Memory has intrigued us for millenia, and is today one of the most active areas of neuroscience research. Much of this research has aimed to understand how memories are laid down, and a picture of how this happens is beginning to emerge. Hundreds of studies published over the past few decades provide evidence that memory formation involves widespread reorganization of connections in the brain.
The vast majority of memory research has therefore pertained to the neural processes which occur after the event that is being memorized. More recently, though, a number of studies have suggested that brain activity at the time of an event is experienced may play an important role in how memories of the event are encoded, and it is now thought that this activity determines the quality and strength of the memories.
A team of researchers from Germany now show that the activity which immediately precedes an event is also important for memory formation. In Proceedings of the National Academy of Sciences, they report the identification of a signature brain state which occurs just before the appearance of a visual stimulus and predicts the successful encoding of it. The findings point to ways in which the process of memory formation could be enhanced.
Sebastian Guderian and his colleagues recruited 24 healthy young participants and asked them to perform a simple test in which they made judgements about each item in a series of word lists. In one condition, they were told to press one key if a word contained two syllables, and another if it contained any other number of syllables. In the second condition, the keys were used to indicate whether a word was pleasant or unpleasant. After each test, they were given four moderately difficult mental arithmetic tasks, and then prompted to begin a free-recall test, in which they try to remember as many words as possible from the list they had just seen. As these tasks were performed, the researchers recorded the electrical activity of the participants’ brains using magnetoencephalography (MEG).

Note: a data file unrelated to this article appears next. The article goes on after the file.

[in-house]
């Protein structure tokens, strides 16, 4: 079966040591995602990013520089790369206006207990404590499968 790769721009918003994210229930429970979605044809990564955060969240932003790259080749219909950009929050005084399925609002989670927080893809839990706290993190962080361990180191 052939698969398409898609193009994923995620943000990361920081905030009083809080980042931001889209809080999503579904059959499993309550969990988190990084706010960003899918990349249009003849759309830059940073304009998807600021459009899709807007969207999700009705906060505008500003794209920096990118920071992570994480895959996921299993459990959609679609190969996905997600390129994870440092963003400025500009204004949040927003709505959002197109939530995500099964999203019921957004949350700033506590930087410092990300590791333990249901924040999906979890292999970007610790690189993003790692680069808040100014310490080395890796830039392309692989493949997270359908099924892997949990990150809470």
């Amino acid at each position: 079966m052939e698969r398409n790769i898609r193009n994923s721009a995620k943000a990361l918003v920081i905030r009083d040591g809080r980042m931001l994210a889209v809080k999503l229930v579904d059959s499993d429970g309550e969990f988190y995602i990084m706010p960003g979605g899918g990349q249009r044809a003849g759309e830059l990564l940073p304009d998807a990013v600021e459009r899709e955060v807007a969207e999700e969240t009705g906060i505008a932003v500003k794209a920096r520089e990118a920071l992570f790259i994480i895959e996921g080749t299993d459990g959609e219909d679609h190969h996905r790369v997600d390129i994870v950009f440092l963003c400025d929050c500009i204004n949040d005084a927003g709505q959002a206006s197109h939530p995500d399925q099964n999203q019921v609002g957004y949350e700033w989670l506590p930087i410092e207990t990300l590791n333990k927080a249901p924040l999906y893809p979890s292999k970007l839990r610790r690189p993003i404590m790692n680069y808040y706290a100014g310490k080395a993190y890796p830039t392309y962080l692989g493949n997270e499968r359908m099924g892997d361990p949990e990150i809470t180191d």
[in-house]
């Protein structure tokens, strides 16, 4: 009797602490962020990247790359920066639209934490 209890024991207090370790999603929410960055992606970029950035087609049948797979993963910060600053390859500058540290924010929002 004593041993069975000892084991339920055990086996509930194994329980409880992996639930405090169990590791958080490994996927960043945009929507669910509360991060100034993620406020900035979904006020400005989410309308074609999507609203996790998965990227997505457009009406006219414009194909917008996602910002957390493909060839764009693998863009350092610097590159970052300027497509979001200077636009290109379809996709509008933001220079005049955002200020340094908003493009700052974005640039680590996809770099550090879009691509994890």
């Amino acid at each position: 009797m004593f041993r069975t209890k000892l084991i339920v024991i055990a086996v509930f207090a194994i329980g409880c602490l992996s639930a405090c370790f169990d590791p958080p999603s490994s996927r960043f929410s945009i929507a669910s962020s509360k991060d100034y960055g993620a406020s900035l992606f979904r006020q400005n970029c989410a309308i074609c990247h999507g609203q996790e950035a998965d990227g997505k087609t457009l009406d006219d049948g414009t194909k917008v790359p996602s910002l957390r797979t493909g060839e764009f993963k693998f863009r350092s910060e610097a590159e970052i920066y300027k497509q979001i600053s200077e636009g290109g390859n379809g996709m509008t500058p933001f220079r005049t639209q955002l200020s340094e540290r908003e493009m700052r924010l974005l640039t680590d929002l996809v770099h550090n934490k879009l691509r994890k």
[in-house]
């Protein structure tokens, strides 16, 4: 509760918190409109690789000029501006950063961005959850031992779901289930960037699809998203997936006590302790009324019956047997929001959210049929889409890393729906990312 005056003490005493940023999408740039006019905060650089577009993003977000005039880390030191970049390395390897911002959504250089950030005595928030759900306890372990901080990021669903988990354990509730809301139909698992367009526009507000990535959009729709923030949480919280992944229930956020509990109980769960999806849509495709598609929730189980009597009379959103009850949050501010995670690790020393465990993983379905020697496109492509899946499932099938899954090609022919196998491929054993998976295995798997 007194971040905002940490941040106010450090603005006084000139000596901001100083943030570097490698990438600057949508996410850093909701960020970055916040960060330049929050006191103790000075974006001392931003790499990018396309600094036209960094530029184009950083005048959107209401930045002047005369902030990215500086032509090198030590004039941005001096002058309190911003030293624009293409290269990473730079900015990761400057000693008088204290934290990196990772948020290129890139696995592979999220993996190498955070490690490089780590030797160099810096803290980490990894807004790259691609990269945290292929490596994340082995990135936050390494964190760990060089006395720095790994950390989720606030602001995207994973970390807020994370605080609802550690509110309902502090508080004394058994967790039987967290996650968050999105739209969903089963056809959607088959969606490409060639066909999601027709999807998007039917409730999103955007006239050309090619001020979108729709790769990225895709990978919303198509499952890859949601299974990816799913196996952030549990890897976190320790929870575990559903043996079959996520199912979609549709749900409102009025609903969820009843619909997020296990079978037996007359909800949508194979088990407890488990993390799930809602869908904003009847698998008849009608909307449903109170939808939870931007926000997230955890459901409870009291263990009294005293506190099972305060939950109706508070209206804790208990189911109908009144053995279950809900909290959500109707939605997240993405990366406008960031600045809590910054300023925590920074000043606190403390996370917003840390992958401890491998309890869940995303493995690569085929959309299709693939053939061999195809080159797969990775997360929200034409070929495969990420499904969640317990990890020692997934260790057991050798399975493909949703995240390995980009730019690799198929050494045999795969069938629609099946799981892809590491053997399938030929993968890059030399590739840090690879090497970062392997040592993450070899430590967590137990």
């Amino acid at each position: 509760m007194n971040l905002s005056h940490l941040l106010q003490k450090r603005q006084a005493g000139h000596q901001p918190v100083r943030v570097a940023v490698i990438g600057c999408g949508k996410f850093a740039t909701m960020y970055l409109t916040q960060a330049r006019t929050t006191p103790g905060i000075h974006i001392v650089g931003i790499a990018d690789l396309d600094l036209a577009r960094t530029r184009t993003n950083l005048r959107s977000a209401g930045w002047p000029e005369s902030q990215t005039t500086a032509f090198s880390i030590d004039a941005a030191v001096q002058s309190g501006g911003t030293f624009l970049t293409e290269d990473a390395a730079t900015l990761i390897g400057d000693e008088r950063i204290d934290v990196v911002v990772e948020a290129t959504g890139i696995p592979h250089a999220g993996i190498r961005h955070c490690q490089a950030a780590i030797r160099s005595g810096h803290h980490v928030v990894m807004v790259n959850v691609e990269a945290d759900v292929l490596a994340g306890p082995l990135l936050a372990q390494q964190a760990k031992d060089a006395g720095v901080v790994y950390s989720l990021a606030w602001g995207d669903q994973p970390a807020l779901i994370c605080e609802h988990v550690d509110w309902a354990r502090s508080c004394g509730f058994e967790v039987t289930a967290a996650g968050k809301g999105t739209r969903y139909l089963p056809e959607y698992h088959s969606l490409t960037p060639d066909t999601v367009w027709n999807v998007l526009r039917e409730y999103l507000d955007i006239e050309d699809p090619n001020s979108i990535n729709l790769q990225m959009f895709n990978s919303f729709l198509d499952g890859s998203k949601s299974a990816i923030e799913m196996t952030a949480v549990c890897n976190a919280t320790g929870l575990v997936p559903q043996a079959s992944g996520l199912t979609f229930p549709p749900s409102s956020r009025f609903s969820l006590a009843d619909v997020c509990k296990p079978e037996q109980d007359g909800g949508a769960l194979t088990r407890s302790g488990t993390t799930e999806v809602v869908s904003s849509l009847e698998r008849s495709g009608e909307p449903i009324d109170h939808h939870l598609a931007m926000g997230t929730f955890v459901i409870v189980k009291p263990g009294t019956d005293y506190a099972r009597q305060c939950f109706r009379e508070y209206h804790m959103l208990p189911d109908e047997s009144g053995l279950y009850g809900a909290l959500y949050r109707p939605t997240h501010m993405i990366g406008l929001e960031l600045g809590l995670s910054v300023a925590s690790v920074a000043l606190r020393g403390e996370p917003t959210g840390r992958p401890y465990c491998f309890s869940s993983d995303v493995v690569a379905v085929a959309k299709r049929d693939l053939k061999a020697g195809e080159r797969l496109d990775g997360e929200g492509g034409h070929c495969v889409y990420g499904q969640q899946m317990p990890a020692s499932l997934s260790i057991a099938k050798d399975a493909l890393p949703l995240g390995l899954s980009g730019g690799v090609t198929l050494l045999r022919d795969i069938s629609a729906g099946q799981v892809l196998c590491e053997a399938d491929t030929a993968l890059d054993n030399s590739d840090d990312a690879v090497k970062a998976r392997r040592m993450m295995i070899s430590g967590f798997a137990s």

As expected, the participants were better able to recall the words which they had to judge as being either pleasant or unpleasant. These were studied in more detail, and processed according to their meaning; the words in the other lists were processed at a shallower level, because the participants were only required to indicate how many syllables they contained. But for both lists, the position of a word did not affect how successfully it was later recalled. Words at the top of the lists could not be selectively rehearsed, because they were quickly followed by the rest of the words in the list. And the arithmetic was included as a distractor task, to minimize the recency effect, whereby items at the end are retained in working in memory, and therefore better recalled.
Reconstructions of the current density of prestimulus theta waves, with the brain tilted to expose the ventromedial surface of the right medial temporal lobe (MTL). Words that were better remembered later on were associated with stronger theta currents in the MTL (left) than words that were forgotten (right). (From Guderain et al, 2009)